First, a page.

“From Fu Manchu to Kung Fu Panda chronicles the struggle within Hollywood film to come to grips with American ambivalence toward China as a nation against the backdrop of its current economic and geopolitical ascendancy on the world stage. Reaching back to early film portrayals of Chinatown, Christian missionaries, warlords, and perverse villains bent on world domination, Greene moves from the ‘yellow peril’ to the ‘red menace’ as she examines WWII and Cold War cinema. She also explores the range of film fantasies circulating today, from films about Tibet to Chinese American independent features and the global popularity of kung fu cartoons. This accessible book allows these films to speak to the post 9-11/Occupy Wall Street generation and makes a welcome contribution to debates about Hollywood Orientalism and transnational Chinese film connections.”
—Gina Marchetti, author of The Chinese Diaspora on American Screens: Race, Sex, and Cinema
“A significant work of filmography, Naomi Greene’s book explores the exotic, at times menacing, but always fantastic images of China flickering on the silver screen of the American imagination. The author writes lucidly, jargon-free, and with the sure-footedness of a seasoned scholar.”
—Yunte Huang, author of Charlie Chan: The Untold Story of the Honorable Detective and His Rendezvous with American History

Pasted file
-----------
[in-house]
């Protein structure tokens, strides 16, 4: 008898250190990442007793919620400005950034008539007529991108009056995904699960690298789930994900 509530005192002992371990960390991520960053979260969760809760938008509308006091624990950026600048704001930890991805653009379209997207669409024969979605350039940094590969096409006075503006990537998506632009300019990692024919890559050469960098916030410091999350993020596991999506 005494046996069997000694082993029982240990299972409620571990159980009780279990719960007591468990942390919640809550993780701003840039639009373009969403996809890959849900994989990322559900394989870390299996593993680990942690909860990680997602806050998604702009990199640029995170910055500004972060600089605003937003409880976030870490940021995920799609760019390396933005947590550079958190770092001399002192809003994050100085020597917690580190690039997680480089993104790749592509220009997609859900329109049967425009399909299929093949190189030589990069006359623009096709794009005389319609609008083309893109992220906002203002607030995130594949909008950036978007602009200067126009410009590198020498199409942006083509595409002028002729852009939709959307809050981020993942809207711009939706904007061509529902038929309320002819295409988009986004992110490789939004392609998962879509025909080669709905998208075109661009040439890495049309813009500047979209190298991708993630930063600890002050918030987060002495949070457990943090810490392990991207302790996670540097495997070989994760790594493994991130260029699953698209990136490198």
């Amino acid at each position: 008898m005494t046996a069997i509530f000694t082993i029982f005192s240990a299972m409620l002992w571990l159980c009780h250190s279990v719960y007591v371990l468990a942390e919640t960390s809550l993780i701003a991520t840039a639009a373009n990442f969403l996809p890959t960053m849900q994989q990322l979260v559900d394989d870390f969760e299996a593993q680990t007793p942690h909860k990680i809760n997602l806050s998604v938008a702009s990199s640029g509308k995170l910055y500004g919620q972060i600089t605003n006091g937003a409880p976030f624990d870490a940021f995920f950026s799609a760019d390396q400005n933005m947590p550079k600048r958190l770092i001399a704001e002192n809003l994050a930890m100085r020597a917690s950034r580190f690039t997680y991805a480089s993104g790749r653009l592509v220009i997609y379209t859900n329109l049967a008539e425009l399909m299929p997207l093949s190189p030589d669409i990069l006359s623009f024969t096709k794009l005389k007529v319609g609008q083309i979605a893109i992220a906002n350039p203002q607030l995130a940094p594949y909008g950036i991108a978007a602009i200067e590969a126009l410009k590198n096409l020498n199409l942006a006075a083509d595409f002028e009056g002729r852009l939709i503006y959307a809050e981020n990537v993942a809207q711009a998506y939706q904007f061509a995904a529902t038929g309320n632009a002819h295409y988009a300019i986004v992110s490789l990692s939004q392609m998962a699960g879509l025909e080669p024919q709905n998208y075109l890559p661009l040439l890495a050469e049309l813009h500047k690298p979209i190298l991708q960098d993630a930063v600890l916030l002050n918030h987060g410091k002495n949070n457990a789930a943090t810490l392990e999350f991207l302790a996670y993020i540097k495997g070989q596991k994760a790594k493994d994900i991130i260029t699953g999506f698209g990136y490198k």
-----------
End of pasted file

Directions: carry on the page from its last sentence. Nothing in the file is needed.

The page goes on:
Throughout the twentieth century, American filmmakers have embraced cinematic representations of China. Beginning with D.W. Griffith’s silent classic Broken Blossoms (1919) and ending with the computer-animated Kung Fu Panda (2008), this book explores China’s changing role in the American imagination. Taking viewers into zones that frequently resist logical expression or more orthodox historical investigation, the films suggest the welter of intense and conflicting impulses that have surrounded China. They make clear that China has often served as the very embodiment of “otherness”—a kind of yardstick or cloudy mirror of America itself. It is a mirror that reflects not only how Americans see the racial “other” but also a larger landscape of racial, sexual, and political perceptions that touch on the ways in which the nation envisions itself and its role in the world.
In the United States, the exceptional emotional charge that imbues images of China has tended to swing violently from positive to negative and back again: China has been loved and—as is generally the case today—feared. Using film to trace these dramatic fluctuations, author Naomi Greene relates them to the larger arc of historical and political change. Suggesting that filmic images both reflect and fuel broader social and cultural impulses, she argues that they reveal a constant tension or dialectic between the “self” and the “other.” Significantly, with the important exception of films made by Chinese or Chinese American directors, the Chinese other is almost invariably portrayed in terms of the American self. Placed in a broader context, this ethnocentrism is related both to an ever-present sense of American exceptionalism and to a Manichean world view that perceives other countries as friends or enemies